This is important to remember when wondering if it's a good investment to buy a property in Warsaw.

If we look at the IMF’s forecasts, we can see that Poland's economy is expected to soar by 11.2% in the coming 5 years, resulting in an average GDP growth rate of 2.2%.

If you intend to invest in real estate in Warsaw it's a good thing because rising prosperity among individuals signals a probable upturn in housing prices.

Also, in Poland, the average GDP per capita has changed by 15.9% over the last 5 years. It ranks the country in the top 10 for the growth of this indicator.

This trend can lead to a rise of property prices in Warsaw over the course of 2024 and also later on.

Also, as per the UBS Global Real Estate Bubble Index, the property market in Warsaw is currently reasonably priced, with an index value of 0.15 (values below 0.5 indicate fair valuation).

Looking for more updated data? We've done a big-picture study to find out if it's a good idea to purchase property in Poland right now.

Buying property in Warsaw

Buying real estate in Warsaw can be difficult due to the lack of reliable and updated information available, making it difficult to make informed decisions. That's why we have created the pack to buy property in Warsaw and in Poland.

Buying process

Within our pack, we have outlined the complete buying process. This includes the necessary documents, the applicable taxes, as well as information about where to locate properties, and more.

Here, we are providing you with a simpler version to assist you in better comprehending the information.

This is the step-by-step process to purchase a property in Warsaw:

  1. Research the Warsaw property market and set a budget.
  2. Engage a licensed real estate agent or explore listings on specialized Polish websites.
  3. Visit properties of interest in person or virtually.
  4. Hire a solicitor (adwokat or radca prawny) to handle legal aspects and review the "Land and Mortgage Register" (Ewidencja Gruntów i Budynków).
  5. Obtain a "Zaswiadczenie o Nr. KW" - a certificate confirming the property's entry in the Land and Mortgage Register.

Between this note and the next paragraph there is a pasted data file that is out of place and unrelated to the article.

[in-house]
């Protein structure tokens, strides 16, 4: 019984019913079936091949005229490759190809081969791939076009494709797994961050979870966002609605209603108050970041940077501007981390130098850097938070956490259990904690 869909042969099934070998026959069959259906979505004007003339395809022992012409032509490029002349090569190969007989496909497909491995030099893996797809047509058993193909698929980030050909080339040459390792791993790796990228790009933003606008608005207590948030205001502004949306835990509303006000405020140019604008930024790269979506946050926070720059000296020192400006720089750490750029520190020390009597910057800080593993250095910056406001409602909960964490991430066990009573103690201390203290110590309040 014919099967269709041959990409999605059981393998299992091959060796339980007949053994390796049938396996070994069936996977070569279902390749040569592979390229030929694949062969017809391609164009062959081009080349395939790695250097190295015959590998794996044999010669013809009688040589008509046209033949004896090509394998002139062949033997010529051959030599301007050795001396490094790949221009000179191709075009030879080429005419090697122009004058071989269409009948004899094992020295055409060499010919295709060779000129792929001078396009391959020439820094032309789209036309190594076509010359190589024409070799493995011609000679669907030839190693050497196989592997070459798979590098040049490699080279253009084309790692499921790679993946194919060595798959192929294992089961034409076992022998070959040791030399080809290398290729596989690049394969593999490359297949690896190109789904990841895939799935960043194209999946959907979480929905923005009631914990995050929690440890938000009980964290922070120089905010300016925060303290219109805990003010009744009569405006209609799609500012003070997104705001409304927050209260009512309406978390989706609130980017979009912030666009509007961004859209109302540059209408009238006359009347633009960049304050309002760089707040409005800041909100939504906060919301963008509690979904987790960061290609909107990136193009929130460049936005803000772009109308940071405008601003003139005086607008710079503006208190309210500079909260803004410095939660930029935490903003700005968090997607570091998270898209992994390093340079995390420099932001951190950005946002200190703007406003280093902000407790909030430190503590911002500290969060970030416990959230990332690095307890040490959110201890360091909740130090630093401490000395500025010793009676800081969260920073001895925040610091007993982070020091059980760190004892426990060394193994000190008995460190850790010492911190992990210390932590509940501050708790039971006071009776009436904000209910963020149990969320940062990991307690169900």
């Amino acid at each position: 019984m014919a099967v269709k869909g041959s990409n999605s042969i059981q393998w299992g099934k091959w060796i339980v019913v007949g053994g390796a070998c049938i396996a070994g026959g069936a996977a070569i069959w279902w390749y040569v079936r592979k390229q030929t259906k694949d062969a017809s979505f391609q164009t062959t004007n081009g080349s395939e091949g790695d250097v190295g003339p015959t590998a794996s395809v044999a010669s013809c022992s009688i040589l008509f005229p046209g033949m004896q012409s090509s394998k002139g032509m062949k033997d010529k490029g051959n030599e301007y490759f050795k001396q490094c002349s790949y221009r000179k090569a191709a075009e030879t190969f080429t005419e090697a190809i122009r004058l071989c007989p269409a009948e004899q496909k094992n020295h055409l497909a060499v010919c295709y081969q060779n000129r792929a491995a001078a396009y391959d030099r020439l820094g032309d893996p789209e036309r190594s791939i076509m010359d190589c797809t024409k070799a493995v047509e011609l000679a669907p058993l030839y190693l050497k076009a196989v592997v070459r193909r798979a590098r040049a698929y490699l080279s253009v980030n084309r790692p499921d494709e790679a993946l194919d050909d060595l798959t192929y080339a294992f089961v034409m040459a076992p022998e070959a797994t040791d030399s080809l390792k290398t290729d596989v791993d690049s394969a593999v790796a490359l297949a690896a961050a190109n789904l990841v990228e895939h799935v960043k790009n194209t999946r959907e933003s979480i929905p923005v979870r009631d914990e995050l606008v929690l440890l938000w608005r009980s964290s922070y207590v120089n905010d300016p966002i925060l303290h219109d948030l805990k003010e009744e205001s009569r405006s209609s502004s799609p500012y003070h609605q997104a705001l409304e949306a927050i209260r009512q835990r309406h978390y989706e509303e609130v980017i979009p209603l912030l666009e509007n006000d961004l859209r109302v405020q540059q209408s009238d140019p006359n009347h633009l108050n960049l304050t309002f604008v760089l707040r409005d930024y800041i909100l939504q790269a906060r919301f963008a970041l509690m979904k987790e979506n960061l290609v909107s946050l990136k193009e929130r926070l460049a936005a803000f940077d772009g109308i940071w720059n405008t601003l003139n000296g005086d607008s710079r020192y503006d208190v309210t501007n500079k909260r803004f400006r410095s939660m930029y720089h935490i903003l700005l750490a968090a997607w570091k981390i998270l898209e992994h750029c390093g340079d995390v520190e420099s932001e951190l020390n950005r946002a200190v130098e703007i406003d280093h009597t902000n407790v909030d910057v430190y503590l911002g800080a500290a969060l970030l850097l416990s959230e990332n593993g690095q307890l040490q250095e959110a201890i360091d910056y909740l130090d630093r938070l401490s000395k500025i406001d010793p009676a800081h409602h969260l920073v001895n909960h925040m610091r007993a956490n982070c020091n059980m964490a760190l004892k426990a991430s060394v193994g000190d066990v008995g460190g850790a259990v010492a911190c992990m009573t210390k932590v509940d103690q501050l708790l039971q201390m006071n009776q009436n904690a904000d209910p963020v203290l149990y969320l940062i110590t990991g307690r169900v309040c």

6. Negotiate the price and terms with the seller, considering "Opłata PCC" (Property Purchase Tax).
  7. Sign a preliminary agreement (umowa przedwstępna) and pay a deposit (usually 10%).
  8. Conduct property inspections, including "Ocena Techniczna Nieruchomości."
  9. Sign the final notarial deed (umowa aktu notarialnego) before a Polish notary and pay the remaining balance.
  10. Transfer ownership and register the property with the "Wydział Ksiąg Wieczystych" - Land and Mortgage Register Department.
  11. Pay "Podatek od czynności cywilnoprawnych" (Civil Law Transactions Tax) and notary fees.
  12. Obtain the property title and officially become the owner, receiving the "Wypis i Wyrys z Księgi Wieczystej" - an excerpt from the Land and Mortgage Register.

Also, if you're not from the country, you might want to check our article on how to buy property as a foreigner in Poland.

Make a profitable investment in Warsaw

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buying property in Warsaw

Where to find a property

Start your property search in Warsaw by exploring these websites.

  • Commercial Real Estate - They are an agency specializing in servicing the commercial real estate market.
  • Hamilton May - A licensed real estate agency based in Poland, offering services in Warsaw, Krakow, and Wroclaw since 2004.
  • Domy - They offer the largest database of flats, houses, plots, and more. Over 544,000 property advertisements.